Wednesday’s Writer with Paula Mowery

Today I have Paula Mowery answering some fun questions. Get to know the author behind the stories.

Thank you for being here, Paula. Let’s get started.

When you were young, did you ever see writing as a career or full-time profession?

Yes, every time I read a Little House book or Trixie Beldon, I thought I’d like to try to become a writer someday.

Out of all the characters you’ve written about, is there one that is your favorite?

I do tend to go back to Charlie in my romantic suspense, For Our Good. She’s probably my favorite because she is far from a damsel in distress. She is a spunky heroine.

Have you ever won any award for your writing?

Yes, I won a Selah Award for my novella, Be The Blessing.

Do you have a special place where you like to write?

I have a desk surrounded by all my “stuff,” however, being so busy with a full time job and being a pastor’s wife, I often must write wherever I am when I have a few free moments.

Have you ever received a rejection?

Oh my, yes. Rejection is just a normal part of being an author. Honestly, a rejection seems to spur me on.

What is one piece of advice you would give to an unpublished writer?

Read good books from good authors; practice writing by reading writing craft books, following writing blogs, and taking classes; and repeat.

Do you take time to plot and outline your books? Or do you like to write by the seat of your pants?

My plotting style is a sort of combination of outlining and SOTP. I use index cards to jot down a few things about scenes I have mulled over. I take those, put them in order, and write from those, filling in details and dialogue as I go.

Do you ever talk about your next project or do you keep it a secret?

Sure, I don’t mind discussing my next project. I’m trying to complete a rough draft for a sweet romance called Cantering Hearts. It includes a character who does equine therapy. The research has been so intriguing for this one!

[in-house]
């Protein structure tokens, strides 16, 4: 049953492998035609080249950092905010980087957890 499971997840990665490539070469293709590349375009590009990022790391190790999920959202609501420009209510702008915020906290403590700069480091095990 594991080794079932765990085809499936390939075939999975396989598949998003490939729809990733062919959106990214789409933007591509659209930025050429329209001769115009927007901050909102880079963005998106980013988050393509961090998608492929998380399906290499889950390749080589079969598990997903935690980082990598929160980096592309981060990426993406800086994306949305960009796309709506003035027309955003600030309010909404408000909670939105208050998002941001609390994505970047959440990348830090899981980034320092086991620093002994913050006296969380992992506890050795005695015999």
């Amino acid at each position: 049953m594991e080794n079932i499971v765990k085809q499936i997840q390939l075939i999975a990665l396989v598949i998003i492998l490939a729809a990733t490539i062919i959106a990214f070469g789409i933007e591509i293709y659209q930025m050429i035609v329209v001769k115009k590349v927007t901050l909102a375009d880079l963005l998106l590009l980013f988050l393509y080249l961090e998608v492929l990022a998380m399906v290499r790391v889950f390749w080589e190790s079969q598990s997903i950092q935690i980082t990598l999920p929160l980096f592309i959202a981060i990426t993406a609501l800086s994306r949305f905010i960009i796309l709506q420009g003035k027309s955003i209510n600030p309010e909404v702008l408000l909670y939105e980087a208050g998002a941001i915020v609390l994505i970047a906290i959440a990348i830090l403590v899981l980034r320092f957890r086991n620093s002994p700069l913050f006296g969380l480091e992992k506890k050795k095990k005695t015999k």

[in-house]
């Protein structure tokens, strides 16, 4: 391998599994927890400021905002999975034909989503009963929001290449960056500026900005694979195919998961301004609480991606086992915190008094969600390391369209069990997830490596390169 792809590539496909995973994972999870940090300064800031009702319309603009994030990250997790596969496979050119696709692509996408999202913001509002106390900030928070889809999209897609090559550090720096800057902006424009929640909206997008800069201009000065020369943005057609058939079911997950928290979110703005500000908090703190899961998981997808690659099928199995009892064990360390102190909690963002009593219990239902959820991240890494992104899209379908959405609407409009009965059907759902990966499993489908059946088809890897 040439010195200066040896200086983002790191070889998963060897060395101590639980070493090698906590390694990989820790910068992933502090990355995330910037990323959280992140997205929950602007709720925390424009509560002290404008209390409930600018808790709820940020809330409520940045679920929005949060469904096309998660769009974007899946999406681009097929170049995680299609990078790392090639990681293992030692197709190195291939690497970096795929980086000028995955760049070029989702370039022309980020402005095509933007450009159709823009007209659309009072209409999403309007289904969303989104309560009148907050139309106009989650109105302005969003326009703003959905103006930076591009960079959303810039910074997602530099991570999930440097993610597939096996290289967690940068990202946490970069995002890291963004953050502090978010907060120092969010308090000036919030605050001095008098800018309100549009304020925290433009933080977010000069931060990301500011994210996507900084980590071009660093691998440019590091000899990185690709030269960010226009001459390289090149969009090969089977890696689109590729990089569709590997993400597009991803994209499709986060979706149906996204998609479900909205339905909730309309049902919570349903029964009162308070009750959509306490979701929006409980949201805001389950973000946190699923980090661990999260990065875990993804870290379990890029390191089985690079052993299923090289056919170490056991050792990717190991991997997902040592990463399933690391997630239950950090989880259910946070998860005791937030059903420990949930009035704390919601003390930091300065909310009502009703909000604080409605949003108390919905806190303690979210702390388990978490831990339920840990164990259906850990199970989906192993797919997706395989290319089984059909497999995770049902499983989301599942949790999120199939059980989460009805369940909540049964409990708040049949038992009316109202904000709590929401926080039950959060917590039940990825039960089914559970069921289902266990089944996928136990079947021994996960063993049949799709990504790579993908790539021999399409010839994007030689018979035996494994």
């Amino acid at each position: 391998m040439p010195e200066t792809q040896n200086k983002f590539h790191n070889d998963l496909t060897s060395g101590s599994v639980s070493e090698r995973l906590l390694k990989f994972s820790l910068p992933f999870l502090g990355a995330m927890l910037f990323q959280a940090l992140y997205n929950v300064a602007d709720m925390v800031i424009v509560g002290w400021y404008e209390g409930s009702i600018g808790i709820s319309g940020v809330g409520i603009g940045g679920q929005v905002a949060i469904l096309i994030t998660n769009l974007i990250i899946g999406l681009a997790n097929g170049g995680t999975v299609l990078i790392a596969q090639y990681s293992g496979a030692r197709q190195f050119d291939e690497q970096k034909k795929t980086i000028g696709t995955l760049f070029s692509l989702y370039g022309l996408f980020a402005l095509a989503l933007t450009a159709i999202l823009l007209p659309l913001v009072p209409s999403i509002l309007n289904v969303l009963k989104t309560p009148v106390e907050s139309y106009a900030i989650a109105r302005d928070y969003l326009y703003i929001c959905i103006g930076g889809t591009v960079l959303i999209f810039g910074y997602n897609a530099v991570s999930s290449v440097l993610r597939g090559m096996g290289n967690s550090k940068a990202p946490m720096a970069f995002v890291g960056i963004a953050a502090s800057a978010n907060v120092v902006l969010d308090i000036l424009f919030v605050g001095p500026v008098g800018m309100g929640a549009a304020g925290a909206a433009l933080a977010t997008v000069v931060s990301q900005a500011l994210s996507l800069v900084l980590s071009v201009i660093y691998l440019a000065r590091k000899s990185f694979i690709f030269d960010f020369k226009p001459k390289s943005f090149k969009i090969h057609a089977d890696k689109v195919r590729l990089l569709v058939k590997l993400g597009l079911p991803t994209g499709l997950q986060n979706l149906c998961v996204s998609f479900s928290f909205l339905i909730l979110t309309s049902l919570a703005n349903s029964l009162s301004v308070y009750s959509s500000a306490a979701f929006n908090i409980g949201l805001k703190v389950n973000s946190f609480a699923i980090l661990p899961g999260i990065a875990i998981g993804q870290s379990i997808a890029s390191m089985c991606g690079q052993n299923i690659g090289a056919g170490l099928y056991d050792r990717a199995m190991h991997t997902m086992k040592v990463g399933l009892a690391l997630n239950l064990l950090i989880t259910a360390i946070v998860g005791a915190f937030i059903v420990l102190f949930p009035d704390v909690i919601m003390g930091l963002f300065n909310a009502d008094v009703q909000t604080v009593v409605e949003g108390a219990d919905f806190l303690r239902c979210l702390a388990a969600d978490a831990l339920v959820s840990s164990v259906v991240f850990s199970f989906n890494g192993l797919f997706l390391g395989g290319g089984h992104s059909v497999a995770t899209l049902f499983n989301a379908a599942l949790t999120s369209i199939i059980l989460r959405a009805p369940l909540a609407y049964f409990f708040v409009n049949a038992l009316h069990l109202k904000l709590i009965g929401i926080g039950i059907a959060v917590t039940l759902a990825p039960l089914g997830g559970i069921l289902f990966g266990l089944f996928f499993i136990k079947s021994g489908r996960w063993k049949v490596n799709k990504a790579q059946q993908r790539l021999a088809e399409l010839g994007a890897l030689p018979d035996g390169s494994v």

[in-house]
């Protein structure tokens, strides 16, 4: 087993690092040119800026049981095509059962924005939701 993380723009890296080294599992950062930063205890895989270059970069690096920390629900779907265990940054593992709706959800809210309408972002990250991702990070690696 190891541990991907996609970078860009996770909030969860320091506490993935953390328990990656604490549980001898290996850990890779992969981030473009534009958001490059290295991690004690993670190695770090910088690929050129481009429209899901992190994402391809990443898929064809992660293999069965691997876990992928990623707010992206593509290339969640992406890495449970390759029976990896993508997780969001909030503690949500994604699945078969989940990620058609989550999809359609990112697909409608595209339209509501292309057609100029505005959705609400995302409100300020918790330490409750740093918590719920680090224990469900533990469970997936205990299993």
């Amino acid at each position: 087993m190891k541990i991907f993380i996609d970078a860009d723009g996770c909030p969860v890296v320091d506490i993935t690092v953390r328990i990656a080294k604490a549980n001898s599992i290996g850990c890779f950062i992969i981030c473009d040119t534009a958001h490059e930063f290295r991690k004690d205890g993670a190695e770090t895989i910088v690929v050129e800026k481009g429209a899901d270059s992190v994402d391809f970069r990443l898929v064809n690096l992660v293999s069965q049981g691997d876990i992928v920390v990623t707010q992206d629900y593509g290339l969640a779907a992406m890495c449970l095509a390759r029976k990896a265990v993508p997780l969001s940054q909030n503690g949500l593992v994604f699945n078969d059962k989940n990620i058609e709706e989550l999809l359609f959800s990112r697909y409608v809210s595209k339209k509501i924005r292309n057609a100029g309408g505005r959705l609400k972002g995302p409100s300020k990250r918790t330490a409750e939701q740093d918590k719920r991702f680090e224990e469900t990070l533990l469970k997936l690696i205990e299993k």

How long does it take you to write a book?

You know, I don’t really have an answer for that. I’ve written a couple of my books over just a few months. Others have stretched for a year or more.

What do you like to do when you’re not writing?

Well, I work full time as an interpreter for a deaf student in a high school, and I am a pastor’s wife. Writing is actually my fun!

Where do you get your ideas for your books?

I’ve gotten ideas from sermons, news blips, scripture, stories from others, and objects, just to name a few.

Is there a message in your book you hope readers will relate to?

In Lamp Unto Her Feet I hope and pray readers will know that they can trust God’s Word to lead them if they will follow it.

Do you have a mentor author or a particular author whose work inspires you?

When I first started out, Janice Hanna Thompson was a true encouragement and wealth of knowledge. I have always loved reading her books. She was so gracious to give me tips and spur me on.

What kinds of research do you do for your books?

I tend to like primary sources for my research. In other words, I seek out experts in the differing subjects and I glean information from him or her. I’ve talked with police officers, lawyers, nurses, doctors, equine therapists, and even a guy at a gun shop.